SSD Claims and Residual Functional Capacity Assessment

When you first apply for Social Security Disability Insurance Benefits (SSI) the Social Security Administration (SSA) will ask you for information on where you have been treated. The SSA will ask you for a list of your current medications. They will then ask you and close family members to fill out forms regarding your activities of daily living to prove that you are unable to function in a work environment. Subsequently, the SSA will request all of your medical records relevant to the case from hospitals and clinics where you have treated. They will take this information and send it to one of the SSA approved doctors who may or may not make an appointment with you for an examination at that time. These doctors will report back to the SSA their findings. After the SSA receives all of the information mentioned above, they will issue a determination in your claim.

Ultimately, there may be another SSA physician who you will be asked to see. The SSA will want this SSA physician to fill out a form called a Residual Functional Capacity Assessment (RFC). The SSA almost always requires the RFC for all physical claims as well as mental claims to properly assess the individual situation. Thereafter, an Administrative Law Judge (ALJ) in your case, if it reaches that level, will put great weight on what these SSA physicians say. Your greatest weapon against your claim being decided based upon opinions of these SSA physicians who don’t know your history is to provide reports of those that do.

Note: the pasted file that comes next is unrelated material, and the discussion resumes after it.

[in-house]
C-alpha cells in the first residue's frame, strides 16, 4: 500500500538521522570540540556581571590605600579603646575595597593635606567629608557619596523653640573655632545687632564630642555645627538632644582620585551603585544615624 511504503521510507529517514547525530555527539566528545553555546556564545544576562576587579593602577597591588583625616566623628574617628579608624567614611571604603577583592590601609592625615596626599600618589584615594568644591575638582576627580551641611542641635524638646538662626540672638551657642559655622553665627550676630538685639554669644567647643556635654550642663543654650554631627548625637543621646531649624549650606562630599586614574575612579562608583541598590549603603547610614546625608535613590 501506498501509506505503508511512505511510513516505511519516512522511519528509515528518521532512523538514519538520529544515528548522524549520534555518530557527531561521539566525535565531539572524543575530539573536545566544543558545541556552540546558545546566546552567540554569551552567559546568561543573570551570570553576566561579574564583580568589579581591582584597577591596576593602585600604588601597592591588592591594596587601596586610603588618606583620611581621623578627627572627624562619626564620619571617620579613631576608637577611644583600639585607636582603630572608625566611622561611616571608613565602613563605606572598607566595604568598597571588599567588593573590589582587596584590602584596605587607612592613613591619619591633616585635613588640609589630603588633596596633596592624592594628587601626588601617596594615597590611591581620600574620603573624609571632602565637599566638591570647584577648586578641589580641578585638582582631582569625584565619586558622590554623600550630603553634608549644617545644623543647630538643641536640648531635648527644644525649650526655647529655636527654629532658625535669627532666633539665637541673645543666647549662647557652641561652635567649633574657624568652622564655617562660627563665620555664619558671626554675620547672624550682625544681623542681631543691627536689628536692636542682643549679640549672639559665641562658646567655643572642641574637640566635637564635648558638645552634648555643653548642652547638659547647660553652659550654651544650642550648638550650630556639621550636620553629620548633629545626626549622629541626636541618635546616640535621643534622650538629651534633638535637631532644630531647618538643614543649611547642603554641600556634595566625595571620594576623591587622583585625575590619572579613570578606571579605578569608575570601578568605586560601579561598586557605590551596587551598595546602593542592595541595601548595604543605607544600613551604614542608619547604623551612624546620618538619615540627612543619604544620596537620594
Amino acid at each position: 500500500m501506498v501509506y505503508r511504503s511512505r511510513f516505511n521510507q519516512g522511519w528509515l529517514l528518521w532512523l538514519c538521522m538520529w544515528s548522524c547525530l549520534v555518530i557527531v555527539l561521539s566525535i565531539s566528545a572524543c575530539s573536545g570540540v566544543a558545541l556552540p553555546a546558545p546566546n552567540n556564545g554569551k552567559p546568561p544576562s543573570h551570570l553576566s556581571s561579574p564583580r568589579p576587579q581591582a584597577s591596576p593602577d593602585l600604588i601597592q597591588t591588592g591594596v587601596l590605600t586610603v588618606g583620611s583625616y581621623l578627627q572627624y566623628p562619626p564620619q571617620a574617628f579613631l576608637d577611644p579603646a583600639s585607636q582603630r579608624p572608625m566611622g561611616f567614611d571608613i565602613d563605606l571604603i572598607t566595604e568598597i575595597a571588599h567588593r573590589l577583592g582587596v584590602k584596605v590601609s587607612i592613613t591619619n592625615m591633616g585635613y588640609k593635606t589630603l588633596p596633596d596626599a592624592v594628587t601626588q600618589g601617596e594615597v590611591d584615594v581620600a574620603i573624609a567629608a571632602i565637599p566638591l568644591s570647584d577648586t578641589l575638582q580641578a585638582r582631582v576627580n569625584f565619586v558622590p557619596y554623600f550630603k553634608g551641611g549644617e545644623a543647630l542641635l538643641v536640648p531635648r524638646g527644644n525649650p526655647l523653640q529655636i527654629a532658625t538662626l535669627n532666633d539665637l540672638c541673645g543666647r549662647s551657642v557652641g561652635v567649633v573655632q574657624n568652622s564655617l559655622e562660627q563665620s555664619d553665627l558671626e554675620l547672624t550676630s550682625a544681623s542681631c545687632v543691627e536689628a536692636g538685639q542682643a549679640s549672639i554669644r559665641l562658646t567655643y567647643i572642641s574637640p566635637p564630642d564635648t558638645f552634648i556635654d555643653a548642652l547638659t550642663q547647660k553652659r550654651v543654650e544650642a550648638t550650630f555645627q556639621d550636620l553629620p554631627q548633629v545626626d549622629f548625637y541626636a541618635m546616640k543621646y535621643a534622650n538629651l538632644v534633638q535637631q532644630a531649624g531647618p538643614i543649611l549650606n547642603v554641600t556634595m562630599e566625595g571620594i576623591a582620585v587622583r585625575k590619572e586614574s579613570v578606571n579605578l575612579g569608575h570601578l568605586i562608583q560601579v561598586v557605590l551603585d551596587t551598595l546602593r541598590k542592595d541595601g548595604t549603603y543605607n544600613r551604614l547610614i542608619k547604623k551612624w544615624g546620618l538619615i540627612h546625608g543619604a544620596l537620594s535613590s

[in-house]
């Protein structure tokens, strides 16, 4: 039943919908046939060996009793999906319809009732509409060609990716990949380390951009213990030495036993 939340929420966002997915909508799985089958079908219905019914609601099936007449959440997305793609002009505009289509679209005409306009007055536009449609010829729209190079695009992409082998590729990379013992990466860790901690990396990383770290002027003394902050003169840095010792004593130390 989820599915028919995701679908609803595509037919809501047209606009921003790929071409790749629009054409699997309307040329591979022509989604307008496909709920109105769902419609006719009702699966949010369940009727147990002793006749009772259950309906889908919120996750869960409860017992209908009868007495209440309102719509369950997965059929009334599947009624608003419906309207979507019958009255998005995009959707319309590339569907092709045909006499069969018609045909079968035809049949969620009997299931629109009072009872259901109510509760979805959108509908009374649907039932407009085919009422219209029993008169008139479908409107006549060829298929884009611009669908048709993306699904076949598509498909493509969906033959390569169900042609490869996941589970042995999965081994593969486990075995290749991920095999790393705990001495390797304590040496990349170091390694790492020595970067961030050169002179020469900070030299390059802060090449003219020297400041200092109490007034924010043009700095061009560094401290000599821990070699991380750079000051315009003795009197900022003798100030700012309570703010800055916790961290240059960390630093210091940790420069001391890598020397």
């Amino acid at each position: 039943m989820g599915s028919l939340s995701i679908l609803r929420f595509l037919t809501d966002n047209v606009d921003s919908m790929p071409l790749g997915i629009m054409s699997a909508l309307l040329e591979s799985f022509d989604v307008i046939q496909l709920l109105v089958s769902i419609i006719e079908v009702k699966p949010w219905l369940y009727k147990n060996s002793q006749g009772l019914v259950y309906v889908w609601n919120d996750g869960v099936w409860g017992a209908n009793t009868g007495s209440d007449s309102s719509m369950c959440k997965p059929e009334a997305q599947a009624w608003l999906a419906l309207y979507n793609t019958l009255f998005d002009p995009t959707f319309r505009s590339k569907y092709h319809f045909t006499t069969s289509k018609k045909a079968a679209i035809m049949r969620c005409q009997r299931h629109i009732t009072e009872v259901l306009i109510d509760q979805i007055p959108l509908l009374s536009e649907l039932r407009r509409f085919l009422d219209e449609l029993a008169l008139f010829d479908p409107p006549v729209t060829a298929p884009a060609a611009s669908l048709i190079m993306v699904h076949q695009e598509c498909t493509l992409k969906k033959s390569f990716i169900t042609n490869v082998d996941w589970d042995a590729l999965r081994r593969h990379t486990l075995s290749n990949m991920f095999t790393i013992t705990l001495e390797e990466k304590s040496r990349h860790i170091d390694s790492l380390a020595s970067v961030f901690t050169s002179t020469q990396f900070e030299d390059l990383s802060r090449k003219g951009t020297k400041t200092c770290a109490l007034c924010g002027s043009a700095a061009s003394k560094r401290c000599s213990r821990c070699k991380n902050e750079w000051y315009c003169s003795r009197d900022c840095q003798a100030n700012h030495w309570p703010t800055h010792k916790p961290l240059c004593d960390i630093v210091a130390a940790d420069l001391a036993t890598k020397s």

I personally ask every client that comes into my office to take with them my own version of the RFC to their next visit with their regular treating physician.  I have noticed that often your regular treating physician’s opinion portrays a more accurate picture of your impairments over a long period of time than the opinion of an SSA physician who has only recently met you. Generally, an ALJ is compelled to give your regular treating physician’s opinion greater weight as long as that opinion is supported by your medical records as a whole.

In other words, if the SSA physician says you can lift 50lbs but your regular treating physician says you can lift less than 10lbs, customarily; your regular treating physician’s assessment will undermine the SSA physician’s opinion. However, even though the rules call on the ALJ to grant greater weight to the opinions of the regular treating physician, they can still make the determination that your regular treating physician’s opinion on an RFC assessment is inconsistent with the rest of your medical records and could not be accurate given the weight of the other evidence. This happens on occasion. In conclusion, do not let the SSA physician be the only deciding factor in your case. Be aware that you have the right to have your regular treating physician who knows you best weigh in on your situation.

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